Fortune (The wise grounds keeper) – Mike Golic: I don’t love this selection but couldn’t think of who this should be. Like Fortune, Golic’s a former player with ongoing ties to the university. Fortune quietly encourages Rudy but through a tough-love sort of relationship. Doesn’t like thank yous but respects the hell out of Rudy. He’s also got by far the most memorable quote of the movie: “You’re five foot nothing. A hundred and nothing. And you have barely a speck of athletic ability. And you hung in there with the best college football players in the land for two years….” I’m pretty sure Golic gave this speech (in a somewhat mocking manner) no less than 2,344 times after ND beat Oklahoma to retort all of the ESPN analysts who didn’t give the Irish a chance.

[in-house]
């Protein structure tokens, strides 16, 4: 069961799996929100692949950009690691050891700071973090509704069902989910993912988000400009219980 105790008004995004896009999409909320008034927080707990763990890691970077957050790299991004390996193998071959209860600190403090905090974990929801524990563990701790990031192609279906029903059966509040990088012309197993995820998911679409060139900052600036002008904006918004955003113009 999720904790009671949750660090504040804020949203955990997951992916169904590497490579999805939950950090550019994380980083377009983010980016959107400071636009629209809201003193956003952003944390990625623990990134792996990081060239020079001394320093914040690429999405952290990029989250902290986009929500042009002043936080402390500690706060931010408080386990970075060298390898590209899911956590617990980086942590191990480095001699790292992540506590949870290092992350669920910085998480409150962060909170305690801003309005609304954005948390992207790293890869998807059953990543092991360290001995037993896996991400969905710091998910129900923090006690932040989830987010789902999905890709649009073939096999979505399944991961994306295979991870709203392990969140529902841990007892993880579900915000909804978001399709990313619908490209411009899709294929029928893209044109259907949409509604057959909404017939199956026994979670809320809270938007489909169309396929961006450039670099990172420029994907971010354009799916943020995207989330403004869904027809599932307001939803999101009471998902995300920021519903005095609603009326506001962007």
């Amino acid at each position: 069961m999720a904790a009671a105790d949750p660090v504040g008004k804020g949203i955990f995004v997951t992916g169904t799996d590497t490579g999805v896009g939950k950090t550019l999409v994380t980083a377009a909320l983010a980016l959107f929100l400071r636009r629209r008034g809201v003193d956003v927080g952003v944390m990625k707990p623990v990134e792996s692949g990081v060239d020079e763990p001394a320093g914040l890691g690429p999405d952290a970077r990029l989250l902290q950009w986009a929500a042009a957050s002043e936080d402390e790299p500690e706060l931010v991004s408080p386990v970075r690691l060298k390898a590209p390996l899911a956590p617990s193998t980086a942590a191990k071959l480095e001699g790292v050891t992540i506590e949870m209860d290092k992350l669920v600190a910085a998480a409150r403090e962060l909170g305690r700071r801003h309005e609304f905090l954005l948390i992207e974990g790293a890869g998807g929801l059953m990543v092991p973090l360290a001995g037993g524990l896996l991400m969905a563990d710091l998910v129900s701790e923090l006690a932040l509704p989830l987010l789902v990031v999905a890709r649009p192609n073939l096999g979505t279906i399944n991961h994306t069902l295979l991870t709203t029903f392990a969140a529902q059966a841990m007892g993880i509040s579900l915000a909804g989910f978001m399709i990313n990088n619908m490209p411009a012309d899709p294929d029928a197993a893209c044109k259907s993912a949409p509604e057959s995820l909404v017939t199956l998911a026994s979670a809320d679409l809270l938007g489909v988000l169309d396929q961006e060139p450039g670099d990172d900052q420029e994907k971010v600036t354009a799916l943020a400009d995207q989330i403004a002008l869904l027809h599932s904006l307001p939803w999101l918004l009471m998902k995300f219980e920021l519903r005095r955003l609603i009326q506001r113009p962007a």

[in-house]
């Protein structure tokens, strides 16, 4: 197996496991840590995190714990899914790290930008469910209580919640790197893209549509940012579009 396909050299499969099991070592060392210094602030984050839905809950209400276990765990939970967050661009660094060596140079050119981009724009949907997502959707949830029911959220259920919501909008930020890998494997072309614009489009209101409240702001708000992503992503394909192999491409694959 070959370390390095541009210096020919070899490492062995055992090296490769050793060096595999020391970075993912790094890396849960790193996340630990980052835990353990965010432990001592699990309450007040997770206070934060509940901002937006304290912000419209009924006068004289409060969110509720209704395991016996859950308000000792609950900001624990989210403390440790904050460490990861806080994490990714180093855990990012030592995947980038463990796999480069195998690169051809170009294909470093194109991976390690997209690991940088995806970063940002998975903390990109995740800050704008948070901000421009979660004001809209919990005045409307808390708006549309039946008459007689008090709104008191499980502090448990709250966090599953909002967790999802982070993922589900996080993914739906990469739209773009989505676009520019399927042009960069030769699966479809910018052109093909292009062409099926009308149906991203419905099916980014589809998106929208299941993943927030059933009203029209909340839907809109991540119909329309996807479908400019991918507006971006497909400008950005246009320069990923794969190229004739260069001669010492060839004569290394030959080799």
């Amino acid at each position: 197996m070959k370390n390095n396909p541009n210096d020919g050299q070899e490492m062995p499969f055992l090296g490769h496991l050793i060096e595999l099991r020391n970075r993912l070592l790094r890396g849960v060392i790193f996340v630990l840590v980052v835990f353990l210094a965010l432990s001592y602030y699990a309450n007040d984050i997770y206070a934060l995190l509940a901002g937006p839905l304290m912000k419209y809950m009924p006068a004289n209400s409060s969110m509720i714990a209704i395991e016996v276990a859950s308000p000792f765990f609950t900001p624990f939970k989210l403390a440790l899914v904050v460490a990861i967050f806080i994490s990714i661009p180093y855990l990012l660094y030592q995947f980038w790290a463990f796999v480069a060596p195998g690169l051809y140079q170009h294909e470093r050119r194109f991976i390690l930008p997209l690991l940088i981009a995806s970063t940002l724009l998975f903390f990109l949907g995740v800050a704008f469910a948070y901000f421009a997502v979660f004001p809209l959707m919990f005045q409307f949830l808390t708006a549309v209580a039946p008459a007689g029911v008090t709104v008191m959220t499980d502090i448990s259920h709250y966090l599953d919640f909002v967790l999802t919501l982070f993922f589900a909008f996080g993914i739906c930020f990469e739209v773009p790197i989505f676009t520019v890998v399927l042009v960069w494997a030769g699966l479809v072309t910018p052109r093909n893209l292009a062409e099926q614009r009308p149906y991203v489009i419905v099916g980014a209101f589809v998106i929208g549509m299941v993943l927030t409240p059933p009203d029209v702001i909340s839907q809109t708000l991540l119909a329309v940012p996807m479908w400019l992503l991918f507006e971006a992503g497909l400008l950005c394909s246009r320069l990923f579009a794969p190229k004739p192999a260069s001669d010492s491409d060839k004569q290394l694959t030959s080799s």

No, Golic’s not exactly silent. Having a radio show would make that somewhat difficult. A radio show featuring Fortune would be less interesting than the third presidential debate. However, Golic has through the years had a sort of tough love relationship with the Irish because he does care for them and was very tired of having to take everyone else at ESPN’s grief. You can also see his spirit returning as a result of the Rudy story.
I’m open to suggestions on changing this one though….
Father Cavanaugh – Brian Kelly: What? BK’s not Ara???? How can this be? In the story of Rudy, it’s Father Cavanaugh who gives Rudy his chance by getting him into Holy Cross. Believes in Rudy, but isn’t really sure how far he can go. He tells Rudy, he can get him one semester. If he does well, then he can get another, and if he does well enough, then maybe…just maybe he has a slight chance of possibly achieving his dream. It sounds a whole lot like the speeches of BK this year following every game.